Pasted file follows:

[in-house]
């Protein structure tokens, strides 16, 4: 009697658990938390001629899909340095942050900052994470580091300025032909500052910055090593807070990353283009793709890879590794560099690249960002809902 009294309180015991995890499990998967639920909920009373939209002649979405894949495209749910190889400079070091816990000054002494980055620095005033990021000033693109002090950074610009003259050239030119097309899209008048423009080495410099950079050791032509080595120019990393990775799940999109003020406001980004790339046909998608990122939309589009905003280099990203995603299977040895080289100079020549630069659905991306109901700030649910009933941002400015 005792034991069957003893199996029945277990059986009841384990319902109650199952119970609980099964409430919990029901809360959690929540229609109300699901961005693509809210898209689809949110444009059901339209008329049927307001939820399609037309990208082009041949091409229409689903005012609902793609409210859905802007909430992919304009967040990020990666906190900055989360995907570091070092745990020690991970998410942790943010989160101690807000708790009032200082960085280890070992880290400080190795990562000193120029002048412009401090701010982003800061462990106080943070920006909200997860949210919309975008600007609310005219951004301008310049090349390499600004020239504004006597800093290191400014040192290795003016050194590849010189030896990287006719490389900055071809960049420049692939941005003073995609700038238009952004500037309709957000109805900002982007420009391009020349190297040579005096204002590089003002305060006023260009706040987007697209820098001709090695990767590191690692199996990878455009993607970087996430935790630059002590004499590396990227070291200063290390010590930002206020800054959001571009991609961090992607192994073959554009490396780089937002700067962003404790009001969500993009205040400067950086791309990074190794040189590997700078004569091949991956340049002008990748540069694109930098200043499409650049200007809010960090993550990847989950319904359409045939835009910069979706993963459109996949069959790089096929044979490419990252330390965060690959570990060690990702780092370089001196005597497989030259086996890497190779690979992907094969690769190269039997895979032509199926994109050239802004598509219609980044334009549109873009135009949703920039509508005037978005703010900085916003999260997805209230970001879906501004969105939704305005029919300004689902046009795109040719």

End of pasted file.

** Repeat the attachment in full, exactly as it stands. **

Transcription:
[in-house]
């Protein structure tokens, strides 16, 4: 009697658990938390001629899909340095942050900052994470580091300025032909500052910055090593807070990353283009793709890879590794560099690249960002809902 009294309180015991995890499990998967639920909920009373939209002649979405894949495209749910190889400079070091816990000054002494980055620095005033990021000033693109002090950074610009003259050239030119097309899209008048423009080495410099950079050791032509080595120019990393990775799940999109003020406001980004790339046909998608990122939309589009905003280099990203995603299977040895080289100079020549630069659905991306109901700030649910009933941002400015 005792034991069957003893199996029945277990059986009841384990319902109650199952119970609980099964409430919990029901809360959690929540229609109300699901961005693509809210898209689809949110444009059901339209008329049927307001939820399609037309990208082009041949091409229409689903005012609902793609409210859905802007909430992919304009967040990020990666906190900055989360995907570091070092745990020690991970998410942790943010989160101690807000708790009032200082960085280890070992880290400080190795990562000193120029002048412009401090701010982003800061462990106080943070920006909200997860949210919309975008600007609310005219951004301008310049090349390499600004020239504004006597800093290191400014040192290795003016050194590849010189030896990287006719490389900055071809960049420049692939941005003073995609700038238009952004500037309709957000109805900002982007420009391009020349190297040579005096204002590089003002305060006023260009706040987007697209820098001709090695990767590191690692199996990878455009993607970087996430935790630059002590004499590396990227070291200063290390010590930002206020800054959001571009991609961090992607192994073959554009490396780089937002700067962003404790009001969500993009205040400067950086791309990074190794040189590997700078004569091949991956340049002008990748540069694109930098200043499409650049200007809010960090993550990847989950319904359409045939835009910069979706993963459109996949069959790089096929044979490419990252330390965060690959570990060690990702780092370089001196005597497989030259086996890497190779690979992907094969690769190269039997895979032509199926994109050239802004598509219609980044334009549109873009135009949703920039509508005037978005703010900085916003999260997805209230970001879906501004969105939704305005029919300004689902046009795109040719």